In February 2015, a 109-car CSX train derailed near Mount Carbon in West Virginia. The fire the derailment sparked was so massive that firefighters could only stand by and watch it burn itself out. That took just about a week. The reason was the train’s cargo, about 3 million gallons of North Dakota crude oil.
It was just the latest in a series of oil train disasters, the most tragic of which occurred in July 2013. The picturesque Quebec village of Lac-Magentic was almost completely destroyed when a runaway train rolled down a hill and into the center of town. The consignment was again North Dakota crude.
The economic issue, at least, is a simple one. We all don’t have an oil well in our back yard with an efficient refinery running in the front. The supply of crude has to get from one place to another, to be first turned into something useful before arriving at each and every destination where demand occurs.
To match supply with demand requires infrastructure, and a lot of it. There are pipelines and supertankers, gasoline trucks and even oil trains when any one of the other forms of conveyance isn’t readily available. There are firms dedicated to this matching function, who have the ability to move physical crude around to where it is most needed all dictated by market prices (spreads).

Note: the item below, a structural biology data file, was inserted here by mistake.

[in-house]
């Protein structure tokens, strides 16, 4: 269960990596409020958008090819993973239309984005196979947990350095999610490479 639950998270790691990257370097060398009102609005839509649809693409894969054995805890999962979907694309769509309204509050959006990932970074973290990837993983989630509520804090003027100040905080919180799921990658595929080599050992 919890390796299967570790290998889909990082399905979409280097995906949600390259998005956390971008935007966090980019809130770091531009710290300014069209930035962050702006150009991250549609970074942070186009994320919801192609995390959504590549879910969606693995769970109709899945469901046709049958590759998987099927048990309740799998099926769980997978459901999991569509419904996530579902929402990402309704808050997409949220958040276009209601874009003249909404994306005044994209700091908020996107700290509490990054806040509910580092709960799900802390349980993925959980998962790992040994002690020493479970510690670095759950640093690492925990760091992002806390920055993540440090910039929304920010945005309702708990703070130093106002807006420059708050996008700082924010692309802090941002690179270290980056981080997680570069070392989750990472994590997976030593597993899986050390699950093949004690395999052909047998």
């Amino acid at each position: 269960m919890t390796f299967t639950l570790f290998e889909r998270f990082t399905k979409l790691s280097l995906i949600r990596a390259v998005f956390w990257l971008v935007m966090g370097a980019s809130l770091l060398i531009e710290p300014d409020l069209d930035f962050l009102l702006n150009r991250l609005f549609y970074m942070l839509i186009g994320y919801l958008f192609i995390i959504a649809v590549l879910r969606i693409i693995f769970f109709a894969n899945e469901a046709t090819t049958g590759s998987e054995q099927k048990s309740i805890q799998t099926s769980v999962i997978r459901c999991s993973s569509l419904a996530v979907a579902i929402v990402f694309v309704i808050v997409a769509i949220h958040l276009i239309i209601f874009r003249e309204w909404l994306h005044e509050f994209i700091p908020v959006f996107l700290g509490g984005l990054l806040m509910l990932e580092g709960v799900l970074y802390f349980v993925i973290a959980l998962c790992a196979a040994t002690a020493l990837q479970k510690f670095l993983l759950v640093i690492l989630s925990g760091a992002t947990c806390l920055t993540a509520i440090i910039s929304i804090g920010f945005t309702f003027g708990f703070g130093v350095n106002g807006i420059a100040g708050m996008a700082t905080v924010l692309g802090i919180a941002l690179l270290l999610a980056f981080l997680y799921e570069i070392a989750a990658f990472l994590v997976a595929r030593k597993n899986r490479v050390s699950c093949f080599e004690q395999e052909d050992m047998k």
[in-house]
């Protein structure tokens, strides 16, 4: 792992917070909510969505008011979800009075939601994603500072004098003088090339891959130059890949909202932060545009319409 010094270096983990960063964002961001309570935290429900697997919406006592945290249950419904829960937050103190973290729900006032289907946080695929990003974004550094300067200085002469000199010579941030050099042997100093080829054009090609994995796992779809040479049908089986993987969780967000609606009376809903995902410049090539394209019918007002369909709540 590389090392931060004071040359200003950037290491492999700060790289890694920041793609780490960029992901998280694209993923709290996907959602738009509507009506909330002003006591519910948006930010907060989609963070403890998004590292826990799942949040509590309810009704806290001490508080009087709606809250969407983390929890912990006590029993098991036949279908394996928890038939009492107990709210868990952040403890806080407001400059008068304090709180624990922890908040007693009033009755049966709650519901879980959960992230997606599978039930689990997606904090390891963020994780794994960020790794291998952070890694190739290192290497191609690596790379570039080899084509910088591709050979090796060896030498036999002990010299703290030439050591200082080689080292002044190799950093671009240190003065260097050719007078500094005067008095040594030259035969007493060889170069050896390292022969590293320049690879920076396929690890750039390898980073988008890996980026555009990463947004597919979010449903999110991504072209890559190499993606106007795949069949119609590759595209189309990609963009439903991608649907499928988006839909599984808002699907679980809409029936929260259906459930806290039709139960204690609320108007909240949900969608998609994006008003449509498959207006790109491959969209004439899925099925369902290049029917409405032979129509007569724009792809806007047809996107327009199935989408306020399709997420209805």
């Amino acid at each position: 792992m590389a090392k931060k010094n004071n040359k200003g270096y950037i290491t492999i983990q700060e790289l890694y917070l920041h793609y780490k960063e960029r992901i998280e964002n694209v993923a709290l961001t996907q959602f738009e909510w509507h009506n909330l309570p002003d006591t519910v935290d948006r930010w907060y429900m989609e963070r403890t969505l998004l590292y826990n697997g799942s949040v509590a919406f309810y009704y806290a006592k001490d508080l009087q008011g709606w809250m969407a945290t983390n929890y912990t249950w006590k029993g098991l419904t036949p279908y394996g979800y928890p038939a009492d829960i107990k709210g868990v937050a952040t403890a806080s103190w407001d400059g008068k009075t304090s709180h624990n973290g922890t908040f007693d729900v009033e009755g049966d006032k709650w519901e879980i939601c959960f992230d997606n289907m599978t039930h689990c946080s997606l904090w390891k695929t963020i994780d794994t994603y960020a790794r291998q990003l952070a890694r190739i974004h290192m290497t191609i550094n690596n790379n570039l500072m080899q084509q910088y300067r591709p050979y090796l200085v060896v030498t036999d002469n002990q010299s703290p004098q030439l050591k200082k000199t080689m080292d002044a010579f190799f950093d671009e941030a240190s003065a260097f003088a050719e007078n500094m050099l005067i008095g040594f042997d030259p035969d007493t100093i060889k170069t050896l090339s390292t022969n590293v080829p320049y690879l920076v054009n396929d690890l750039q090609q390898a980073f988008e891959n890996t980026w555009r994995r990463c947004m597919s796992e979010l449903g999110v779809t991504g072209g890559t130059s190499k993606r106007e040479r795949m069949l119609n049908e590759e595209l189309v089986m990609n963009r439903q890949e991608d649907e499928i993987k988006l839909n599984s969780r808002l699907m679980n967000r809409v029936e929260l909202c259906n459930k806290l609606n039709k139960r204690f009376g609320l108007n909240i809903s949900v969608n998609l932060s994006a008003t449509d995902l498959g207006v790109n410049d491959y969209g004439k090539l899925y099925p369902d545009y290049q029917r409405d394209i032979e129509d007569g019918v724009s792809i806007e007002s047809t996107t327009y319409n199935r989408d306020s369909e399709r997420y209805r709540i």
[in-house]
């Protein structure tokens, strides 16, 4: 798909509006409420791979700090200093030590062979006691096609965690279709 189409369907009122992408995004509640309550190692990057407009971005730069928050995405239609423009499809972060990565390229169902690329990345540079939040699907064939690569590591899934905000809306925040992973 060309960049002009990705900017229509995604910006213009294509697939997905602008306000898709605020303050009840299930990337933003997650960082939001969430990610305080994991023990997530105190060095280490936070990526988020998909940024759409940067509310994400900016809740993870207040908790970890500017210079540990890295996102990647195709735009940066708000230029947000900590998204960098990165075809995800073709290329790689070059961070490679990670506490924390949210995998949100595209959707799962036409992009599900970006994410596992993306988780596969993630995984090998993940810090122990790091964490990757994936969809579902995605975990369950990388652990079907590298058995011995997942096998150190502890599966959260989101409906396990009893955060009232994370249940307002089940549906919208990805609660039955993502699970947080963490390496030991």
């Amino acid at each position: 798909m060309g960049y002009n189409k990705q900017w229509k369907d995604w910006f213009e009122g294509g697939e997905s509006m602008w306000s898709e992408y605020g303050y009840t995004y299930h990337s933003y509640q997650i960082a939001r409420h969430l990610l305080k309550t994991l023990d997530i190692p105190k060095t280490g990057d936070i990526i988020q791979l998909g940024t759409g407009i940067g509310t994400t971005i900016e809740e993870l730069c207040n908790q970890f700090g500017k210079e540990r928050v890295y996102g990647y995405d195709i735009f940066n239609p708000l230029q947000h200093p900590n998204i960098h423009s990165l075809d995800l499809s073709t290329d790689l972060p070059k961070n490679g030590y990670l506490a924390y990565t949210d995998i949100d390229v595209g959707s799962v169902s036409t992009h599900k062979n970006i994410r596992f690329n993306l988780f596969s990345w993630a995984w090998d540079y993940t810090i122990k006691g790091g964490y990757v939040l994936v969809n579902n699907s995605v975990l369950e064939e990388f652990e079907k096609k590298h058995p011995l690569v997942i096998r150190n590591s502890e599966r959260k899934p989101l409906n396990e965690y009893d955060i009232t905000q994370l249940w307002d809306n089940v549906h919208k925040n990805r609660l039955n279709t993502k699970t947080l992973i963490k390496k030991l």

The global monetary system of the eurodollar really is no different, including its capacity for destruction. There are money dealers whose job is to move money from where it is to where it might be most needed. Assuming first that they have it, or, more often in the modern eurodollar case, the ability to create it.
“We” give almost no thought to this redistribution function. Most monetary theory is dedicated only to the supply of money, and even then in the orthodox form the investigation is shallow and cursory at best (it never looks at the various types of modern money; the “missing money” of the 1970’s was never actually found by Economists). Central bankers dedicate stunningly complex and elegant mathematical constructions to money demand without once quantifying all the ways in which demand could be met.
One reason for the omission is the purposeful omission of traditional money from these pathways. Not even currency flows within them. The Federal Reserve in 1957 got around to studying the rebirth of the federal funds market in the early fifties, finally publishing their findings only in May 1959. In 1920, the report recalled, the federal funds market began from:
…sharp disparities in the reserve positions of New York City banks, some having substantial excesses and others having to borrow at the Reserve Bank. At times the discount rate was above some short-term market rates, providing an additional incentive for deficit banks to borrow excess reserves of other banks. Officials of some of the New York City banks talked things over and began buying and selling excess reserves to adjust their reserve positions.